Memorial of Saint Irenaeus
“The lion roars — who will not be afraid! The Lord God speaks — who will not prophesy!” (Amos 3:8) Reading this morning’s passage from the Prophet Amos, I felt like I was preparing to take a test. The passage is made up of rhetorical questions. The prophet has a reason for asking all those questions. Rather than simply reading each question and going on to the next one, we need to ponder each question in an attempt to uncover the reality behind each scenario. I will restrict my comments to the lion and its roar. Many of us are familiar with the roar of the MGM lion which is the company’s trademark. So, let us think together. Why do lions roar?
The lion is the most social animal of all the wild feline species. They live in groups called prides. A lion’s roar is arguably the world’s most iconic animal sound. Roars can be heard from five miles away when conditions are right. The sound is deafening and awe-inspiring when heard from nearby Roars are used to signal territoriality and to locate distant pride members. Amos also presents roaring as a part of the hunt. Supposedly, a male lion roared to incite panic in a herd. This would create a stampede and the prey would run headlong into a trap set by the lionesses of the pride. The lion roars to protect the pride and to feed it. The lion’s roar terrifies the prey and reassures the pride.
The Lion of Judah roars, who will not listen up? The God of Israel speaks, who will not testify to His glory? When the Lion of Judah roars, what is his message? “You are my people. I made you. You belong to me.” When the God of Israel speaks, what does he say? “I will establish my covenant between me and you and your offspring after you throughout their generations for an everlasting covenant, to be God to you and your offspring after you” (Gen. 17:7). Like Mary Magdalene, once we have seen the Lion of Judah and heard his message, we have one thing to do, spread the message, “I have seen the Lord” (Jn. 20:18). The content of this message does not come from extensive theological research. Rather, it flows from an encounter with the living Lord. May the Lord grant us the grace to be glad and to rejoice intensely because of the great glory and joy of Christ our Lord.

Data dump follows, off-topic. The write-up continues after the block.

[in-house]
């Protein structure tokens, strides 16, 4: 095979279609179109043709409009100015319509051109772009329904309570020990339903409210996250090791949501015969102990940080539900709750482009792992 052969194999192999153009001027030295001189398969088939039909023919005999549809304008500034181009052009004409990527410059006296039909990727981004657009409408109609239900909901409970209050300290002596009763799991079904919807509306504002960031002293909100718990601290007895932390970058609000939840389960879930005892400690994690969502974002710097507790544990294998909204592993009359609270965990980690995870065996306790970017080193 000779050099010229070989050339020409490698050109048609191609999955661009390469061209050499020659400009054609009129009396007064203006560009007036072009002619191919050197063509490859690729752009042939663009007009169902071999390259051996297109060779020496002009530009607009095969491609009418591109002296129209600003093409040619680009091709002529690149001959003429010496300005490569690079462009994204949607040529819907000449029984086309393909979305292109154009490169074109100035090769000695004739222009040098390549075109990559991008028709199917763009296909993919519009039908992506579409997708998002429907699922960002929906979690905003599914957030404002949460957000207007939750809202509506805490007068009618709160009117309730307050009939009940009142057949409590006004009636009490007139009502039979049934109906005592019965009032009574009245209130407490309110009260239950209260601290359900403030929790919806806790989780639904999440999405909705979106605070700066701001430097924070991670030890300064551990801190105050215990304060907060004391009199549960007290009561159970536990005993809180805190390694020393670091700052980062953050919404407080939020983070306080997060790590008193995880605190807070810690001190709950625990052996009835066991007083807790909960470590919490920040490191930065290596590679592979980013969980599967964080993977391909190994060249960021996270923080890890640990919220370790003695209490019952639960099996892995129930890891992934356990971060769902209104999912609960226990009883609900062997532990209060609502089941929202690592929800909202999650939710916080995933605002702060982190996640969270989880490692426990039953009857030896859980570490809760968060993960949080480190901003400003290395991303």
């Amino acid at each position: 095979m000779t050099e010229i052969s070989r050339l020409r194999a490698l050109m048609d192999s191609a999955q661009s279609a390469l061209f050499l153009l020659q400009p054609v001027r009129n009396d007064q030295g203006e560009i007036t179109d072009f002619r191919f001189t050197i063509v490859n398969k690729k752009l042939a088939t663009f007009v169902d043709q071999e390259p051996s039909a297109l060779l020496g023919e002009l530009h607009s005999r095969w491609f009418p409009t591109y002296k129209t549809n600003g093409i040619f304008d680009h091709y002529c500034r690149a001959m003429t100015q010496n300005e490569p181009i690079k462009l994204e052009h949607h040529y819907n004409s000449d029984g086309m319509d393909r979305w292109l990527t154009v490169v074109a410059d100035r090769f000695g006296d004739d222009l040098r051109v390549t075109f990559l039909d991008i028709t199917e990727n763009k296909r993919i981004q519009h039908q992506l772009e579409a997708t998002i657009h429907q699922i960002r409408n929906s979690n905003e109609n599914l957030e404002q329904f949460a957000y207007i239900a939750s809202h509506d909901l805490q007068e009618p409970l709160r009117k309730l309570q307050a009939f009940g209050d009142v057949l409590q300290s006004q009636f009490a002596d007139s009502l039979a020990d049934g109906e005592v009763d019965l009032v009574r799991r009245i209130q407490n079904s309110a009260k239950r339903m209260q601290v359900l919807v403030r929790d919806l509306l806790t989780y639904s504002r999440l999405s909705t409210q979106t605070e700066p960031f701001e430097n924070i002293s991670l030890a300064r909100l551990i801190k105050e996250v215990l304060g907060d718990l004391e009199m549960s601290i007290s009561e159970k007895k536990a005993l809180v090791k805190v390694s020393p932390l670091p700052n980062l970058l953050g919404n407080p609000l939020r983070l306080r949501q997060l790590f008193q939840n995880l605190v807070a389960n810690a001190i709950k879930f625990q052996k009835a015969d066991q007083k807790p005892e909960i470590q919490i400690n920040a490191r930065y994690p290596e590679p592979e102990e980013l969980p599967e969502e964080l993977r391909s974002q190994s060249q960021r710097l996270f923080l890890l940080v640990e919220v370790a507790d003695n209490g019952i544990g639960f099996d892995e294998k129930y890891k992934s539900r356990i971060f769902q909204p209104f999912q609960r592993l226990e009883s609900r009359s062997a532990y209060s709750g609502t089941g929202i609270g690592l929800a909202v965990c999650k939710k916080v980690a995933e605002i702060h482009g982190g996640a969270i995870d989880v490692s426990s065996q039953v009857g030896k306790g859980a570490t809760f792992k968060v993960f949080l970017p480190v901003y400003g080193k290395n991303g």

God has revealed his heart to us, who will not prophesy? This simple verse can serve as a window into the prophet’s understanding of his vocation and the place of prophecy in God’s salvific plan for the world. The lion’s roar and the Father’s voice are observable phenomena, which communicate hidden realities. The prophet has heard the voice of the Lord and shared sweet converse with Him. Filled with the flame of divine love, the prophet is sent to declare God’s loving mercy to the world. His full-throated proclamation is: “God has exalted him to the highest place and gave him the name that is above every name, that at the name of Jesus every knee should bow, in heaven and on earth and under the earth, and every tongue acknowledge that Jesus Christ is Lord, to the glory of God the Father” (Phil. 2: 9-11). It’s the crucified Lord that paved the way for the risen and glorified Lord. He who laid down his life in lamb-like surrender took it up again as the Lion of the tribe of Judah. When the Lion roars, may we find comfort in being under his watchful eye. When God speaks, may we tell others of his infinite love and mercy.
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